But Setien got to work and landed Marc Bartra from Borussia Dortmund in what might prove to be the very best signing of that window, almost definitely, and of the season, quite possibly.
He is leading the team with 65.9 passes per game since his arrival and gave them a little more quality when defending. He has become the most important player at the very base of Setien’s spine and his return to Spain has been an enjoyable one.
Setien’s Betis are attempting 125 more passes per game than his predecessor(s) could muster last season. The control that he wants, however, does not result in mindless launching of shots towards goal in an effort to outgun an opponent. They are taking less shots than last year and Setien’s reliance on ‘setting up the play’ is vital. There is a lot of supposedly docile passing around the middle but Betis’ quantity of shots has been replaced by the quality of shots they are taking. By preventing other teams from getting at them by not allowing them to have a say in how the game is played, logic suggest that Betis will determine who wins more often than not. You could say, it is the exact opposite of naivety from Setien as he tips the scales in his favour.
Setien has also increased his side’s expected goals and decreased their expected goals against since his arrival. They’re not massive discrepancies but enough to distinguish between a relegation-threatened season and a European-chasing one. When you consider the fact that they are taking less shots too, it highlights the point that the chances they are creating are in more dangerous positions. The two-fold advantage of this is that you are more likely to hit the back of the net and less likely to be counter-attacked on when they don't.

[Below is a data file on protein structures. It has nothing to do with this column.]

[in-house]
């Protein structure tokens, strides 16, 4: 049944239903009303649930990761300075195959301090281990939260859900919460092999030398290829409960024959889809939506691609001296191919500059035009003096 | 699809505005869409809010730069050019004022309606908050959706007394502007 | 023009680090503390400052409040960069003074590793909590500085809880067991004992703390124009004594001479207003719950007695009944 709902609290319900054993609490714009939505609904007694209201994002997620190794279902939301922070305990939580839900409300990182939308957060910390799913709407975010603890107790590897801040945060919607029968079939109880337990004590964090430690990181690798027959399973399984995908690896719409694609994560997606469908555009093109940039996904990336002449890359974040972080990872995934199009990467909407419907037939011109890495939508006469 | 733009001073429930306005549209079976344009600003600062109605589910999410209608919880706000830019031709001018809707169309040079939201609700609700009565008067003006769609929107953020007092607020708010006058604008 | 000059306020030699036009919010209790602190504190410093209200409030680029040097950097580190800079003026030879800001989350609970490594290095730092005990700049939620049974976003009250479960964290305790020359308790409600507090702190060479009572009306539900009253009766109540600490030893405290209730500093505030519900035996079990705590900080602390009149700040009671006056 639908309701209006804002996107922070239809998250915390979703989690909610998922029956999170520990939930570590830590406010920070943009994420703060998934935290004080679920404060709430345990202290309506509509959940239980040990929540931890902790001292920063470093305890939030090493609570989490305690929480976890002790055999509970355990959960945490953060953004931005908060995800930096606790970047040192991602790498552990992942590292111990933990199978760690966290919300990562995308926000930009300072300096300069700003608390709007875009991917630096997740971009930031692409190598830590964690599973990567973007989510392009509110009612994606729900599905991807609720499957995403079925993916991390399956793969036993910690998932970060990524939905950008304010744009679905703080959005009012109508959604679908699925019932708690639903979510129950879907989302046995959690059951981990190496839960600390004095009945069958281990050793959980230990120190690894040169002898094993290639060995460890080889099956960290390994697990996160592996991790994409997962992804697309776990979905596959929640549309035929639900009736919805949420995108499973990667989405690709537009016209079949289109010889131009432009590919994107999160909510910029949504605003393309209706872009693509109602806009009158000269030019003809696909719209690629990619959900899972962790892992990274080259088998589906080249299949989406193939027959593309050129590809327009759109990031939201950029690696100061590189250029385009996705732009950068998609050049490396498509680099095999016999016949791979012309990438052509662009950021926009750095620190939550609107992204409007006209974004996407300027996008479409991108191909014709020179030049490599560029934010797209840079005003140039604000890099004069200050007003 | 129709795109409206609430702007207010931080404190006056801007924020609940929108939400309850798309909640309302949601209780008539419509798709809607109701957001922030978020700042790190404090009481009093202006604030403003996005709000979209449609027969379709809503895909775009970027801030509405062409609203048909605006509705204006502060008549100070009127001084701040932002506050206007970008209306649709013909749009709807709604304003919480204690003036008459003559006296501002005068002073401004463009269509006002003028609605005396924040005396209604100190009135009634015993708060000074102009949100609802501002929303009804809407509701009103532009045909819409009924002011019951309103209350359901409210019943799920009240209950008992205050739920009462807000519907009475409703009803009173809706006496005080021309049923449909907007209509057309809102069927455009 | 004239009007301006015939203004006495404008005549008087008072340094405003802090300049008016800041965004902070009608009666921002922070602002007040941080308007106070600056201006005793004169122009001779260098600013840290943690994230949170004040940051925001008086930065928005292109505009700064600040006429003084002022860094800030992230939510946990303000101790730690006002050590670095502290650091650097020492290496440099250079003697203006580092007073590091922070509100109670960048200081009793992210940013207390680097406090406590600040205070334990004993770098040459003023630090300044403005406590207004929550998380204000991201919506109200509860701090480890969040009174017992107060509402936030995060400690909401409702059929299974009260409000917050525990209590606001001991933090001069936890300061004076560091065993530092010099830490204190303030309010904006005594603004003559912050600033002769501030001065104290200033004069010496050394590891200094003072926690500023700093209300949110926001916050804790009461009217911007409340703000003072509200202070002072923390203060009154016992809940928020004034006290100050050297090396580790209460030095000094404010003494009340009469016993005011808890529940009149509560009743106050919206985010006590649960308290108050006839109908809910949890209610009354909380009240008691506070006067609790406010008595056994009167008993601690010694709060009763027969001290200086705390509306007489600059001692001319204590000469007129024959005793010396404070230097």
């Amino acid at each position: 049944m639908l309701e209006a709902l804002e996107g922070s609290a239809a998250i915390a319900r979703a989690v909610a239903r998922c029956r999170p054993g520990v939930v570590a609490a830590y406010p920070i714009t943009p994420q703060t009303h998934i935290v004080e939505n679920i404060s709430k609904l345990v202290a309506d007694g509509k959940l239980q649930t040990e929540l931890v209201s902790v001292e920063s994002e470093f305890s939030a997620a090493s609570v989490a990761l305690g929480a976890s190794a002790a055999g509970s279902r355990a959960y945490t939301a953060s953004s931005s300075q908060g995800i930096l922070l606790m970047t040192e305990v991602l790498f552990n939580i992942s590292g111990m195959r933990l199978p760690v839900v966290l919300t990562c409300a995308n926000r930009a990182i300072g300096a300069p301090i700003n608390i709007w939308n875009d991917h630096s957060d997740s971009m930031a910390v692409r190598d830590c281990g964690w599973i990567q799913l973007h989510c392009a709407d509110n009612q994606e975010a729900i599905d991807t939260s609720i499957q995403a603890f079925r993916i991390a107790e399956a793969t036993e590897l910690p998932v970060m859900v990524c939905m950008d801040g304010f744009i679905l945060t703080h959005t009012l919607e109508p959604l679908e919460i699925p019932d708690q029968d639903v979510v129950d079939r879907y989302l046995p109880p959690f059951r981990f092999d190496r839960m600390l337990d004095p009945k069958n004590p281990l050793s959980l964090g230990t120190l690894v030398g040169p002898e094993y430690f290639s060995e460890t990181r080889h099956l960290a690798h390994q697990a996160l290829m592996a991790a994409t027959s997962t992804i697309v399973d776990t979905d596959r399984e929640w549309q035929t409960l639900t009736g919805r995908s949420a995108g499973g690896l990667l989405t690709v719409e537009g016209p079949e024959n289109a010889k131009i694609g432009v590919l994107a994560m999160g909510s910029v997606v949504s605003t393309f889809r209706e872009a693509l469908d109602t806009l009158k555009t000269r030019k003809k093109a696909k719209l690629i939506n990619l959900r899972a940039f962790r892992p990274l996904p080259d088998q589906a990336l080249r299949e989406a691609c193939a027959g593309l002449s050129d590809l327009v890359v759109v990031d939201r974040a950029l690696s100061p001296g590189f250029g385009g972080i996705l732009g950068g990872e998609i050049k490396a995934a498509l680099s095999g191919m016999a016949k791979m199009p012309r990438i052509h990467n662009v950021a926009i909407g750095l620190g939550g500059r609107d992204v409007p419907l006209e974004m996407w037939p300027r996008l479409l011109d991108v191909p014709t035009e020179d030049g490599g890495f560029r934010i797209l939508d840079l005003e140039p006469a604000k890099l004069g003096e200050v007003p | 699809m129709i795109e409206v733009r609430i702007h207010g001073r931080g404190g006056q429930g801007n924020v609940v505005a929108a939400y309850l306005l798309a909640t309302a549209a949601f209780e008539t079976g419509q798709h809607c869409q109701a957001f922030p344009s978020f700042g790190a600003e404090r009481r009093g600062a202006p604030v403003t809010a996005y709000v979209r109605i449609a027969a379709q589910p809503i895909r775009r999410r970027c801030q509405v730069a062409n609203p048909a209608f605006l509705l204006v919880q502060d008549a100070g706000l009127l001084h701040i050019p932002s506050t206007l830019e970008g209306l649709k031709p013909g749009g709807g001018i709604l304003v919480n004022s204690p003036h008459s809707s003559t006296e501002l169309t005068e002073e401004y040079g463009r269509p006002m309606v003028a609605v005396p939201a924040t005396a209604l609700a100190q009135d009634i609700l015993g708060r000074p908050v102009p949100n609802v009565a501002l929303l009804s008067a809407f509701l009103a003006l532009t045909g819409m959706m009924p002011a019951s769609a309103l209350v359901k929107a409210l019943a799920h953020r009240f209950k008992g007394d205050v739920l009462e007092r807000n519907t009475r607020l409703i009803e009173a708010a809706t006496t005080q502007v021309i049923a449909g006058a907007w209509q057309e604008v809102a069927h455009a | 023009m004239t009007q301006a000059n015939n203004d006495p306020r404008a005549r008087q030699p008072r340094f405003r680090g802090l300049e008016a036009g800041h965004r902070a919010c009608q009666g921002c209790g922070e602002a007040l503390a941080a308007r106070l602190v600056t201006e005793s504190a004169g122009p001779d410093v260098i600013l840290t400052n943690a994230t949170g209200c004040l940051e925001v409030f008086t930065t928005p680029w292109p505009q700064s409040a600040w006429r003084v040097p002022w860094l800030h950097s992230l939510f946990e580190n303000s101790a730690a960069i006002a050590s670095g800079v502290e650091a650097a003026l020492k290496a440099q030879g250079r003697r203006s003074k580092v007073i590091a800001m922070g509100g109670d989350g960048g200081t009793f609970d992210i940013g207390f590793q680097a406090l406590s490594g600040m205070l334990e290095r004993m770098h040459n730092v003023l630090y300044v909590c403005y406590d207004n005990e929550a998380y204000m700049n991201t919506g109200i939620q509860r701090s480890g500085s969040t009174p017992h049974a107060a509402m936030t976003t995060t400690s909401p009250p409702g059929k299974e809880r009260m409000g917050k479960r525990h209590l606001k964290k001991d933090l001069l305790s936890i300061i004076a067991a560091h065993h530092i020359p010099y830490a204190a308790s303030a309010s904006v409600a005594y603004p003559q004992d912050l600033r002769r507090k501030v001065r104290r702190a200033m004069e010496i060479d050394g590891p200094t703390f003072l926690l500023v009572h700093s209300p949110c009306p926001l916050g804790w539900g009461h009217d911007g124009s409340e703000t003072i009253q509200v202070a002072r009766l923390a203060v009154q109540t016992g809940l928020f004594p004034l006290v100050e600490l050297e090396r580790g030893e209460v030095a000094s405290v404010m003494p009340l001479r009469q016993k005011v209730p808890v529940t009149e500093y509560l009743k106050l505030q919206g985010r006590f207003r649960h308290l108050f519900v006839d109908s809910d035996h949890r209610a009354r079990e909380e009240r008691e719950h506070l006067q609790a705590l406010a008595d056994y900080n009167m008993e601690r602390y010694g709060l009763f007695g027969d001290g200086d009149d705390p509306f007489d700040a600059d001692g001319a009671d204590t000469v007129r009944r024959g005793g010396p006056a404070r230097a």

Looking to the future
They have reportedly already signed Pau Lopez, Espanyol’s goalkeeper who Spurs have been linked with constantly, along with Takashi Inui, who is a creative, controlled midfielder with lots of technical ability.
Meanwhile, Setien has given chances to Junior Firpo, an academy product who has started and finished all of Betis’ last nine league games. If ever you wanted a look at the versatility required of Setien’s players, just take a look at where the 21-year-old has played in those games. He has played at a left winger, left-back and even a centre-back on one occasion. Setien is not one to be dragged down by the dogma of where a player supposedly plays as he tries to innovate in order to achieve his end result; dominate the ball. (Pep, is that you?)
Another player, Loren Morón, who looked destined for a life in the lower leagues has burst onto the scene with five goals in nine games including a brace on his debut during a 2-1 win against a rival for the top six in Villarreal.
And as mentioned before, his trust in Fabian Ruiz has the likes of Real Madrid and Barcelona sniffing around. Dani Ceballos left last summer because Real Betis didn’t give him the options to grow but with Setien at the helm and European football to offer, he might just be able to convince Ruiz that this is where he belongs. And he wouldn’t be wrong because due to pure osmosis, you improve under Setien given how many times you touch the ball.
Real Betis are getting younger and more technically sound.
As I said earlier, he has also been slightly fortunate in his endeavour but fortune favours the brave and Setien is, at the very least, that as he looks to take a sleeping Spanish giant into European competition, reshaping the way they play football in the process.